We want our tests to output some sort of report so we could know what is our actual test coverage from the percentage perspective. Coverage works closely together with Threshold. Coverage shows us how many lines of code, functions, statements are covered with tests. We should be reactive in our work and cover parts of our code that output more issues first, so we would not hesitate to adjust our settings by priorities, there is plenty of tools that allows us to configure our threshold. If we are trying to introduce testing to an existing project, then the threshold of 20% would be more than enough, if it is a brand new project stick with 50%. Eventually we will start writing less new code and start maintaining existing one, that is a perfect time to increase our threshold. Of course all of that may vary depending on the project and nothing stops us from adjusting however our team feel comfortable. Threshold allows us to make sure that not only unit-tests are passed, but all of the new/adjusted functionality is properly covered within the threshold value, otherwise we just fail the build and send developer back to work.
What we also want to do is to somehow show the managers that quality of our application is on a decent level and also allow them to look at potential places that might cause problems, explain that to the client and adjust development priorities before it is too late. So to achieve that we can use HTML reports that will give us great and pretty output by the files with all the necessary statistic without overwhelming too much with the deep technical information.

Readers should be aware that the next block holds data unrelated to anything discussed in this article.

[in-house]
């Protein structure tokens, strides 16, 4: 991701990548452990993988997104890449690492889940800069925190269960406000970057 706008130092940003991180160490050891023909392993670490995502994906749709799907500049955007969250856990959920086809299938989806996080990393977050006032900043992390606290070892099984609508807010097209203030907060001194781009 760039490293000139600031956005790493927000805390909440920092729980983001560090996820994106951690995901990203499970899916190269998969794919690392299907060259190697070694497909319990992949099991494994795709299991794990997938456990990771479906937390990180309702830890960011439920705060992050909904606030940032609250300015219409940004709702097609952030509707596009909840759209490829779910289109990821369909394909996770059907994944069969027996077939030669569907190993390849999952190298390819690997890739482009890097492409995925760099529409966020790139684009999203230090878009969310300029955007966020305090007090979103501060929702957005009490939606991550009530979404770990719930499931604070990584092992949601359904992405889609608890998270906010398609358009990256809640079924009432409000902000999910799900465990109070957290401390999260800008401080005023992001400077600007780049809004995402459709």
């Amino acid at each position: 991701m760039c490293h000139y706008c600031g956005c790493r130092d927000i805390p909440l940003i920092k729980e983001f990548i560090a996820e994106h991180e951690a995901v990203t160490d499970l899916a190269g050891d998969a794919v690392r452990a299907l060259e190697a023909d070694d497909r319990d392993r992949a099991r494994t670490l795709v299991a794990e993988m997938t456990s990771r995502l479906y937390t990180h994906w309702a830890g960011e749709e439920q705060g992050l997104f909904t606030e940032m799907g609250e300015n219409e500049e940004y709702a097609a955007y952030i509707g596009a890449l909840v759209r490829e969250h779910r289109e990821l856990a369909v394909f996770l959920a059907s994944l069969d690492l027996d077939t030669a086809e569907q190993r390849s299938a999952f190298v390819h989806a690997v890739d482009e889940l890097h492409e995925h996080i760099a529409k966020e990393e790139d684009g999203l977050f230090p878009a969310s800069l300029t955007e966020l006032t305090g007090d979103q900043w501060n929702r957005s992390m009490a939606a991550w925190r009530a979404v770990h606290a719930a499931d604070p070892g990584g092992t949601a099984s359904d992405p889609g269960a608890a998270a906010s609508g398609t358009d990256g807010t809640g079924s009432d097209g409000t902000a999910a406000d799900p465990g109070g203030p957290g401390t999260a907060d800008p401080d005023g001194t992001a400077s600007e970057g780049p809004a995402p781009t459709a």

Now the last part that we want to implement is the end-to-end testing. It will take a lot more time than unit or integration testing. That is the time when developers works closely with QA, they sit down and figure out all of the possible scenarios in our application. Scenarios could be positive and negative, the simplest example is login with two scenarios, positive is successful login and negative is wrong credentials. To help us out with that we are going to use Selenium which is basically a web browser automation, it physically opens the browser and does what you tell him to do emulating user behaviour. We can extend it with Cucumber plugin which allows us to have behaviour driven development.
So right now we already have 3 quality verifications steps before the actual build and another will be code-review. There is not much to say about it. You should take a break for an hour and get back and review your code in a calm and silent environment, your colleagues should do it. The great tool with a lot of features is Upsource from JetBrains or Crucible from Atlassian.
We hope you get the idea of all those quality steps, building and maintaining client DevOps pipeline. For the frontend we are concerned about the compiling step, we always do that first, it is fastest and brings lots of value for the least amount of work. Complexity is our watcher so the code would not become too complex and stays maintainable. Unit testing that will check that all of the pieces of our code work good. Integration tests that will verify when we connect to something else it will also work as expected. Something that builds our application together so everyone can setup it. And the deploy, as soon as we finished review phase and see the green light, deploy should happen automatically, we should be thinking about our colleagues reviewing our code, not the deploy process failing.
In the end of the day our main goal is to get things done. We want to have sustainable code, we want to clearly understand the reason when it breaks, we want to lower the amount of technical debt that we have, yet again, not remove it completely, it is impossible, but definitely lower it as much as possible. It is important so entire team was involved in this process and wanted to improve it because it directly affect the outcome of the product we are building. Each person in our team, developers, QAs, managers, will benefit from the results of our pipeline. Adapt DevOps, be productive and keep delivering high-quality product.